Pastor’s Pen

[wolf_dropcap text=”S” font=”Montserrat”]ometime ago, I read an interesting article detailing the habits of successful and wealthy people. In this moment, I cannot recall the source of the article, but I do remember a few of the points that stuck out to me. The first point of insight revealed that successful and wealthy people work between 80-90 hours a week instead of the typical 40 to 50. Secondly, the article outlined that these persons operate as their own greatest critics and motivators. They are honest with themselves about their performance but also choose to look at life and situations through positive lenses. Finally, successful and wealthy people set aside at least one hour a day for intentional learning. This time is used to discover areas outside of usual interests to broaden enlightenment and creativity. As I thought about these three notions, I discovered that these are life areas that everyone should employ generally and spiritually for the kingdom of God: We should be hardworking, honest and encouraging and humble enough to seek knowledge and understanding.
Since reading this article I have tried to employ the tenants and principles of its advice. More specifically, I have been intentional about my consistency with the third pillar and have been amazed with the amount of learning I have experienced simply from perusing social media. I must confess that I may have a slight obsession largely attributed to my sentiment that the internet is a bedrock of interpersonal genius. From simple recipes to home and auto care; to historical data and global cultural practices, social media places the entire world at the swift swipe of a finger. There is no doubt in my mind that God has intentionally scattered knowledge, sprinkled wisdom and hidden talent among all people around the world and social media has become a vehicle of renaissance and discovery.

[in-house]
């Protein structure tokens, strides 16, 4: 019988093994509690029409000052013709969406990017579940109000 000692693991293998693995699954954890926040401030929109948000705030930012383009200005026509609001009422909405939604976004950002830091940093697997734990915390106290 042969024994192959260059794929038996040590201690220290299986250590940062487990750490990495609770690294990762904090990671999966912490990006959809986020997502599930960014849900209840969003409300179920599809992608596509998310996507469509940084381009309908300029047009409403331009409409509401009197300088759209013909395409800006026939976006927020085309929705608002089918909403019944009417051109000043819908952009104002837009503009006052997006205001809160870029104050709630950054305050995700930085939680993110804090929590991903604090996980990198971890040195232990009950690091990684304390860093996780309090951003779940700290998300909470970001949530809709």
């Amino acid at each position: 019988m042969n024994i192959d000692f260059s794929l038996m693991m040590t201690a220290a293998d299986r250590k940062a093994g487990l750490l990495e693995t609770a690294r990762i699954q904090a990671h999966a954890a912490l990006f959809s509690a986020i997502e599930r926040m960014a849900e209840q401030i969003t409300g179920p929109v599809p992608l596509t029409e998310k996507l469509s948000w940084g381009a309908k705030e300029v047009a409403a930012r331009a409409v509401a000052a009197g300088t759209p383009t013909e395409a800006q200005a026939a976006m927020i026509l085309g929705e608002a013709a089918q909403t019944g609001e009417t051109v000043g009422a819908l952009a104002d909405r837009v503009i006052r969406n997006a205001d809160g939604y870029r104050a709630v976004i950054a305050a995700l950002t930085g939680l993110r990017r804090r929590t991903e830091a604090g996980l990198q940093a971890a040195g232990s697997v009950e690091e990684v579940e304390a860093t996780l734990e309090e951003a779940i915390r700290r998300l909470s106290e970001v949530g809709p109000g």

There are some people who subscribe to the old adage that “you cannot teach an old dog new tricks”. Unfortunately, many use this phrase as a safeguarded reason to stubbornly continue the same habits, routines and thought processes. Last week during my time of intentional learning I discovered that science refutes this claim and establishes that as long as one is alive and functioning a person has the ability to learn new concepts, skills and behaviors. In fact, each time we learn something, our brain adds a new wrinkle! Isn’t that amazing? We are never too old to learn, grow, dream, try, discover, invent, reinvent or simply change. What will you challenge yourself to learn today? Rejoice and be glad!